Although our current society mostly likes to pretend it doesn’t happen and that ‘everyone is equal’ and, therefore, equally important in the team, everyone carries a level of Unconscious bias.
It is a bias that we’re not conscious of, and when it does raise its head and make itself known, we either quash it or attempt to justify it to ourselves.
All members of your team, including you as the team leader, will possess this unconscious bias. As team leader, you will have hopefully honed your skills to push these biases aside, but it is important to realise that others in your team may hold some sort of biased opinions of others within the team.
These views and values could range from perceiving the woman on the team who is also a mother as having been out of the loop for too long and not dedicated to the job. The new young recruit could be seen as the ‘upstart who thinks he knows everything’.
Take a look at your team. Were you responsible for their selection? What is common amongst them? Perhaps they are all male, or all graduates. Perhaps they are all “obedient” or all free thinkers.
You may say that they were recruited on merit and with the help of a committee but US researchers have found that “a focus on merit paradoxically results in more biased outcomes.” Why? Because our unconscious biases influence our choices by adding weight to the competencies we expect our preferred group to possess.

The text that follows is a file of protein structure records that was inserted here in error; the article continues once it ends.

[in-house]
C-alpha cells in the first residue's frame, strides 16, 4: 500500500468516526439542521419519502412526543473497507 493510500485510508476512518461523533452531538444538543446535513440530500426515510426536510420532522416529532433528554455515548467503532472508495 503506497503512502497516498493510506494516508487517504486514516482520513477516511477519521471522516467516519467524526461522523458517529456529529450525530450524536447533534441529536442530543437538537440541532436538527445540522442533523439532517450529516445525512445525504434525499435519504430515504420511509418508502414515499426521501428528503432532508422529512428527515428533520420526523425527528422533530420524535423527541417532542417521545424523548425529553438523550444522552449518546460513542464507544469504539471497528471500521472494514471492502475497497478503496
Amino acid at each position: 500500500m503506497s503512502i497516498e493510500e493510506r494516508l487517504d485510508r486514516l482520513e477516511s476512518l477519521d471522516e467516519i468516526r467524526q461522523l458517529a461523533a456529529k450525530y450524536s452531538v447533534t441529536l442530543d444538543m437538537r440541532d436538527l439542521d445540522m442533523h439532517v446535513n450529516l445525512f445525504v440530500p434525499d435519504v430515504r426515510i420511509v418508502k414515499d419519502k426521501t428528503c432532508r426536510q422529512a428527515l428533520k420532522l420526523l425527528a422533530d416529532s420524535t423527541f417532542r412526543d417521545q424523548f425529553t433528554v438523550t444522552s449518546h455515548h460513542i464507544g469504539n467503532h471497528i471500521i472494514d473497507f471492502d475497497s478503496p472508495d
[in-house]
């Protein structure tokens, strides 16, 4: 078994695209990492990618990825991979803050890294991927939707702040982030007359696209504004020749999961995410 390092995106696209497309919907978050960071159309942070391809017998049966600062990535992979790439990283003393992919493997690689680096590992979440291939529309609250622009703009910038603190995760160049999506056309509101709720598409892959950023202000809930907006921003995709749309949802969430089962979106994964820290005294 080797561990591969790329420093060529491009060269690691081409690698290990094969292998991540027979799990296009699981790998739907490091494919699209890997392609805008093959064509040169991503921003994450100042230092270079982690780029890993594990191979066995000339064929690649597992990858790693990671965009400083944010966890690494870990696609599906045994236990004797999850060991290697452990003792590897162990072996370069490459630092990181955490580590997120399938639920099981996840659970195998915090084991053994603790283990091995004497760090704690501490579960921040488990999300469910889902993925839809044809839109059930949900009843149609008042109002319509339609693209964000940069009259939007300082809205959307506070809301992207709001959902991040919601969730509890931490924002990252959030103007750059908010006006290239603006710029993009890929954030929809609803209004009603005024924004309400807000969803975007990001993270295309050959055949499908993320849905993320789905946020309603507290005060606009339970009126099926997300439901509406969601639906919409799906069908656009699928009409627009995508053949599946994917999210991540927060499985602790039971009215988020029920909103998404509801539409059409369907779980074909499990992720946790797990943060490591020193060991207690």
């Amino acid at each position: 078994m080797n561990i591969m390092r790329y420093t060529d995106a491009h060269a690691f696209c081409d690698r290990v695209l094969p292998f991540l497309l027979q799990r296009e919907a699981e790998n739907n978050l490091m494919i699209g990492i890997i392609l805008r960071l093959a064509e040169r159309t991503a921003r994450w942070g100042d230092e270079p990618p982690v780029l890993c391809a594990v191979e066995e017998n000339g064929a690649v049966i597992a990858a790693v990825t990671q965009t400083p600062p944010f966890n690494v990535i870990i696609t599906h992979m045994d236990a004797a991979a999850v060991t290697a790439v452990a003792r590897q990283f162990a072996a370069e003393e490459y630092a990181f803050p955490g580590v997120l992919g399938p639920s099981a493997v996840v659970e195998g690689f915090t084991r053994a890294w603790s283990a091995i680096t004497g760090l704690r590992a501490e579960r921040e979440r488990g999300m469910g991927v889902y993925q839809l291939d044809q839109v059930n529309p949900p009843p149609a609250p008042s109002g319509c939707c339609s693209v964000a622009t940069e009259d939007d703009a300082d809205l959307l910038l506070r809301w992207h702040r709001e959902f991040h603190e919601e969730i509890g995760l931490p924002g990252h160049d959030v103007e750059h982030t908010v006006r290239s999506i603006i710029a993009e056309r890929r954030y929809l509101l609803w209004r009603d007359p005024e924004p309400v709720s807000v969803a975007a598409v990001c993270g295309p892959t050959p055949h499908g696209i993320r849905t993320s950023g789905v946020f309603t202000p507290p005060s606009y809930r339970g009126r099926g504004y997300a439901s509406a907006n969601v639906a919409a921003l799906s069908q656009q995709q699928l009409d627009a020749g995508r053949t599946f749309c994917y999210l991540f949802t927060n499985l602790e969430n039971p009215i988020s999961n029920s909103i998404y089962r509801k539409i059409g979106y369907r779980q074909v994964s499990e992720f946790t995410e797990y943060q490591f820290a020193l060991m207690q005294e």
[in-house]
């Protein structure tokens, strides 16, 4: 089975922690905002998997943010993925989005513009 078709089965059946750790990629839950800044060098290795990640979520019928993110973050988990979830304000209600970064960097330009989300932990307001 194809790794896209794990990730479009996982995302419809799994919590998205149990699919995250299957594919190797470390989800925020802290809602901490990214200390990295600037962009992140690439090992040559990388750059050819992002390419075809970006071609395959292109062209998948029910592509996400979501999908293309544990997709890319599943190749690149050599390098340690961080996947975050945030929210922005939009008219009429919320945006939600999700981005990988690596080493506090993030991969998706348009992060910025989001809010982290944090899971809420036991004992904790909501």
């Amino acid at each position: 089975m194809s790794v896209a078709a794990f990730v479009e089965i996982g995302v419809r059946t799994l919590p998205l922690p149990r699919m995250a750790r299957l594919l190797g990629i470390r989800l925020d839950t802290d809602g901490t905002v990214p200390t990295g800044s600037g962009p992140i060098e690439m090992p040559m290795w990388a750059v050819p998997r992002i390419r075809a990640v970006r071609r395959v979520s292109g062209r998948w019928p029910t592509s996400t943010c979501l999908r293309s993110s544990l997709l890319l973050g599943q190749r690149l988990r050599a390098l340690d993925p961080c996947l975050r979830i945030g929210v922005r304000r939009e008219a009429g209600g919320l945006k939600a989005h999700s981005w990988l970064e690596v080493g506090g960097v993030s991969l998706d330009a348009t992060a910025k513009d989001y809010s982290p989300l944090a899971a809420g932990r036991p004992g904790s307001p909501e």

Marital and/or parental status, gender, race, and even dress and attire, to name a few, will all provoke the bias one holds for another.
These may be reflected in how team members interact with each other, how much they trust, how well they engage and how well they work together as a team. It has the potential to reduce productivity.
It can also fuel gossip and rumour, and disharmony within the team if not addressed immediately.
It is also important that you are not only aware of the bias you hold towards each team member, but how you’re projecting it. Just as beliefs about a person may be in your subconscious, so too may be the way you are interacting with and addressing them.
Although you may be conscious about your thoughts, you could very well be engaging with them in an unconscious way that reflects your bias towards them. This works for those you favour above others, as well as those you see less favourably.
Your interactions will be noticed by the rest of the team. Be aware – be conscious – of those biases team members hold towards each other, and those you have towards your team.
Then make sure you’re conscious of engagement, interaction, trust and treatment of your team.
LeadershipHQ is about to launch a Power of the Mix Program for men and women to understand the powerful and unique differences we bring to leadership and we will be covering Unconscious Bias – contact us at email@example.com to find out more!
Phone 1300 719 665 www.soniamcdonald.com.au